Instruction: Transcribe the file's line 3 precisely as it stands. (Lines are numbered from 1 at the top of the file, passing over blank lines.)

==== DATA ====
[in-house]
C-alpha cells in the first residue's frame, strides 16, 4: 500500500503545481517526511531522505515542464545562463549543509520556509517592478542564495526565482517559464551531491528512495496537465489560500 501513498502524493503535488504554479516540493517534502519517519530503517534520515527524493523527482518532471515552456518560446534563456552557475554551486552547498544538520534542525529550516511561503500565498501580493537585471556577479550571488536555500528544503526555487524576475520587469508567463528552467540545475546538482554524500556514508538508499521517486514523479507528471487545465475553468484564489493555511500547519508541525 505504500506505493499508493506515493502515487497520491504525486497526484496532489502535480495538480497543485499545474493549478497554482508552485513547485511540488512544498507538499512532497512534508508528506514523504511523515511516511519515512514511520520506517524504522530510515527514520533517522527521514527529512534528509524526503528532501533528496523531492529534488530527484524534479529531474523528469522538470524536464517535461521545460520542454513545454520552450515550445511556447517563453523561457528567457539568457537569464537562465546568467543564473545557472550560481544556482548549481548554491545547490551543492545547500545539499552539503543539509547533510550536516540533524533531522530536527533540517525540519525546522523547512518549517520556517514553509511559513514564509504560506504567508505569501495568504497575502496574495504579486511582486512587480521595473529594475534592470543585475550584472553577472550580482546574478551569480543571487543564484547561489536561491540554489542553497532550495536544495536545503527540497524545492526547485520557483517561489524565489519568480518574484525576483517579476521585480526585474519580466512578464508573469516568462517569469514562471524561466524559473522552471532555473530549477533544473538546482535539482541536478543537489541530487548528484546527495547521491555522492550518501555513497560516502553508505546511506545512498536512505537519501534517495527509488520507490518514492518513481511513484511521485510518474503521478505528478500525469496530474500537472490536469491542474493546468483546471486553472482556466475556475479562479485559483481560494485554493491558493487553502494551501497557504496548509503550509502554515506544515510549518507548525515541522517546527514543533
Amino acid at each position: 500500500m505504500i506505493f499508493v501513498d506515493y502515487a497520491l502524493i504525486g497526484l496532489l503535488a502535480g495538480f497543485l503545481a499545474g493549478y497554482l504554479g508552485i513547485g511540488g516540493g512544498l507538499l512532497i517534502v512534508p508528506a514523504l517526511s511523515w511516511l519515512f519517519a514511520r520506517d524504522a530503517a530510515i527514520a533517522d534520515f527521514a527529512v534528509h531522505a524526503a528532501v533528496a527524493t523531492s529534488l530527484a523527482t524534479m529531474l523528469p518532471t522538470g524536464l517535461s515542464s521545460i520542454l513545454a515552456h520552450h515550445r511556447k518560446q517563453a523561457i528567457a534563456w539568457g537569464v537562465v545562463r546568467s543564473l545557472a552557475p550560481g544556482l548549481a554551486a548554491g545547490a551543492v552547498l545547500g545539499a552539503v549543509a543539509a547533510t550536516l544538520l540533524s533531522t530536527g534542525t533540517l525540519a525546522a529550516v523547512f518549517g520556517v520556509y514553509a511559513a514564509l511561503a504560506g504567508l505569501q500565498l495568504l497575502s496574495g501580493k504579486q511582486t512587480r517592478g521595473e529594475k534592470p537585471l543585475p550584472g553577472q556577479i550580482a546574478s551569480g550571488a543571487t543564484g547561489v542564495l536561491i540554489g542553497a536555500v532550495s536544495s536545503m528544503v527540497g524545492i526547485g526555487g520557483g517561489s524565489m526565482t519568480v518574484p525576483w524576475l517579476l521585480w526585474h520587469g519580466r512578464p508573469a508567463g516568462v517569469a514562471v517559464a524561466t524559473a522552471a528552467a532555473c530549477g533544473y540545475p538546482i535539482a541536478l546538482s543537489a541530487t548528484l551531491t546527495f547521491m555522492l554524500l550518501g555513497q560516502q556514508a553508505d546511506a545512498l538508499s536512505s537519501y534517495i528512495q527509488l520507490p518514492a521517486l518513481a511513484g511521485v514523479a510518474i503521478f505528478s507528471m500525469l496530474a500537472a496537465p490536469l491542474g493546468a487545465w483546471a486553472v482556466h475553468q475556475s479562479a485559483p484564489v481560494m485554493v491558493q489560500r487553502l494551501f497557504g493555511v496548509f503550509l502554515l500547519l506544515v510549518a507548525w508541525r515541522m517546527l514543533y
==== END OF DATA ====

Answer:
Amino acid at each position: 500500500m505504500i506505493f499508493v501513498d506515493y502515487a497520491l502524493i504525486g497526484l496532489l503535488a502535480g495538480f497543485l503545481a499545474g493549478y497554482l504554479g508552485i513547485g511540488g516540493g512544498l507538499l512532497i517534502v512534508p508528506a514523504l517526511s511523515w511516511l519515512f519517519a514511520r520506517d524504522a530503517a530510515i527514520a533517522d534520515f527521514a527529512v534528509h531522505a524526503a528532501v533528496a527524493t523531492s529534488l530527484a523527482t524534479m529531474l523528469p518532471t522538470g524536464l517535461s515542464s521545460i520542454l513545454a515552456h520552450h515550445r511556447k518560446q517563453a523561457i528567457a534563456w539568457g537569464v537562465v545562463r546568467s543564473l545557472a552557475p550560481g544556482l548549481a554551486a548554491g545547490a551543492v552547498l545547500g545539499a552539503v549543509a543539509a547533510t550536516l544538520l540533524s533531522t530536527g534542525t533540517l525540519a525546522a529550516v523547512f518549517g520556517v520556509y514553509a511559513a514564509l511561503a504560506g504567508l505569501q500565498l495568504l497575502s496574495g501580493k504579486q511582486t512587480r517592478g521595473e529594475k534592470p537585471l543585475p550584472g553577472q556577479i550580482a546574478s551569480g550571488a543571487t543564484g547561489v542564495l536561491i540554489g542553497a536555500v532550495s536544495s536545503m528544503v527540497g524545492i526547485g526555487g520557483g517561489s524565489m526565482t519568480v518574484p525576483w524576475l517579476l521585480w526585474h520587469g519580466r512578464p508573469a508567463g516568462v517569469a514562471v517559464a524561466t524559473a522552471a528552467a532555473c530549477g533544473y540545475p538546482i535539482a541536478l546538482s543537489a541530487t548528484l551531491t546527495f547521491m555522492l554524500l550518501g555513497q560516502q556514508a553508505d546511506a545512498l538508499s536512505s537519501y534517495i528512495q527509488l520507490p518514492a521517486l518513481a511513484g511521485v514523479a510518474i503521478f505528478s507528471m500525469l496530474a500537472a496537465p490536469l491542474g493546468a487545465w483546471a486553472v482556466h475553468q475556475s479562479a485559483p484564489v481560494m485554493v491558493q489560500r487553502l494551501f497557504g493555511v496548509f503550509l502554515l500547519l506544515v510549518a507548525w508541525r515541522m517546527l514543533y